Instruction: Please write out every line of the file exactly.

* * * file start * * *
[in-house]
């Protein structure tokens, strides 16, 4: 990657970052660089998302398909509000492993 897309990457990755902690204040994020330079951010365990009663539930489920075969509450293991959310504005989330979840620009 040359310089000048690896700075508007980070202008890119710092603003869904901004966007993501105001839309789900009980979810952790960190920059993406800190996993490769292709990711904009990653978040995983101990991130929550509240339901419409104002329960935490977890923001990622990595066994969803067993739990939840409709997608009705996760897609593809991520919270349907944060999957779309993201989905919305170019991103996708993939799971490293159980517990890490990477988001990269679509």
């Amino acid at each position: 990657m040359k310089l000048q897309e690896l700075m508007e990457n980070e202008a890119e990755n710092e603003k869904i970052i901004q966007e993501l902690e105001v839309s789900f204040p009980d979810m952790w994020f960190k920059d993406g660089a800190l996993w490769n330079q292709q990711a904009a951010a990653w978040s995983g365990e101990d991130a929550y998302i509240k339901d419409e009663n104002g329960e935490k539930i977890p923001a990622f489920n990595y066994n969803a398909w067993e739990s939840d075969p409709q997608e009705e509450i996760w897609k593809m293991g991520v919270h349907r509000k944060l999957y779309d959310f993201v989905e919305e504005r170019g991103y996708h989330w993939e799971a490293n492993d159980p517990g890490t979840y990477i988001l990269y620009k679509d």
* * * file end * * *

[in-house]
């Protein structure tokens, strides 16, 4: 990657970052660089998302398909509000492993 897309990457990755902690204040994020330079951010365990009663539930489920075969509450293991959310504005989330979840620009 040359310089000048690896700075508007980070202008890119710092603003869904901004966007993501105001839309789900009980979810952790960190920059993406800190996993490769292709990711904009990653978040995983101990991130929550509240339901419409104002329960935490977890923001990622990595066994969803067993739990939840409709997608009705996760897609593809991520919270349907944060999957779309993201989905919305170019991103996708993939799971490293159980517990890490990477988001990269679509």
């Amino acid at each position: 990657m040359k310089l000048q897309e690896l700075m508007e990457n980070e202008a890119e990755n710092e603003k869904i970052i901004q966007e993501l902690e105001v839309s789900f204040p009980d979810m952790w994020f960190k920059d993406g660089a800190l996993w490769n330079q292709q990711a904009a951010a990653w978040s995983g365990e101990d991130a929550y998302i509240k339901d419409e009663n104002g329960e935490k539930i977890p923001a990622f489920n990595y066994n969803a398909w067993e739990s939840d075969p409709q997608e009705e509450i996760w897609k593809m293991g991520v919270h349907r509000k944060l999957y779309d959310f993201v989905e919305e504005r170019g991103y996708h989330w993939e799971a490293n492993d159980p517990g890490t979840y990477i988001l990269y620009k679509d």